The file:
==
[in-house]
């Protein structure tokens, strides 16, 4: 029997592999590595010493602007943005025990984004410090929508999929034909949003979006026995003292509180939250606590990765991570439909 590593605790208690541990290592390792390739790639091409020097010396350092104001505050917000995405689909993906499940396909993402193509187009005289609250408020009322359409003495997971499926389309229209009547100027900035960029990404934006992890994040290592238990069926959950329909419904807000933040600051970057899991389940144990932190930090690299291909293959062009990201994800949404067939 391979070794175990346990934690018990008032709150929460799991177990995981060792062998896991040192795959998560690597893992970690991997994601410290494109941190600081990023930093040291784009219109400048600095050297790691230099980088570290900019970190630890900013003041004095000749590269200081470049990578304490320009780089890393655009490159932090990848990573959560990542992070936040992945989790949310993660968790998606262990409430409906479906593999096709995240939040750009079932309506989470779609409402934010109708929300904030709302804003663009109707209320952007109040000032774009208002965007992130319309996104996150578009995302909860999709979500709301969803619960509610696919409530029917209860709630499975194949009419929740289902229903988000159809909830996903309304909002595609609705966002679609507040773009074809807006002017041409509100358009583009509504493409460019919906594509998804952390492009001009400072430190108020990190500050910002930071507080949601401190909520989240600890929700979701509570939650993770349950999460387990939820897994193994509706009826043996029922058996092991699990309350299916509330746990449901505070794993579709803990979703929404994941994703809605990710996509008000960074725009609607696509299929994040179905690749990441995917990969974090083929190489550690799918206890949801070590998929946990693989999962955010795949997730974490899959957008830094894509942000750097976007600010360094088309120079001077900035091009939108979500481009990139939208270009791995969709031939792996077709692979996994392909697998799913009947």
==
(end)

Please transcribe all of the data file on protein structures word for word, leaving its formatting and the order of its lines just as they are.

[in-house]
């Protein structure tokens, strides 16, 4: 029997592999590595010493602007943005025990984004410090929508999929034909949003979006026995003292509180939250606590990765991570439909 590593605790208690541990290592390792390739790639091409020097010396350092104001505050917000995405689909993906499940396909993402193509187009005289609250408020009322359409003495997971499926389309229209009547100027900035960029990404934006992890994040290592238990069926959950329909419904807000933040600051970057899991389940144990932190930090690299291909293959062009990201994800949404067939 391979070794175990346990934690018990008032709150929460799991177990995981060792062998896991040192795959998560690597893992970690991997994601410290494109941190600081990023930093040291784009219109400048600095050297790691230099980088570290900019970190630890900013003041004095000749590269200081470049990578304490320009780089890393655009490159932090990848990573959560990542992070936040992945989790949310993660968790998606262990409430409906479906593999096709995240939040750009079932309506989470779609409402934010109708929300904030709302804003663009109707209320952007109040000032774009208002965007992130319309996104996150578009995302909860999709979500709301969803619960509610696919409530029917209860709630499975194949009419929740289902229903988000159809909830996903309304909002595609609705966002679609507040773009074809807006002017041409509100358009583009509504493409460019919906594509998804952390492009001009400072430190108020990190500050910002930071507080949601401190909520989240600890929700979701509570939650993770349950999460387990939820897994193994509706009826043996029922058996092991699990309350299916509330746990449901505070794993579709803990979703929404994941994703809605990710996509008000960074725009609607696509299929994040179905690749990441995917990969974090083929190489550690799918206890949801070590998929946990693989999962955010795949997730974490899959957008830094894509942000750097976007600010360094088309120079001077900035091009939108979500481009990139939208270009791995969709031939792996077709692979996994392909697998799913009947």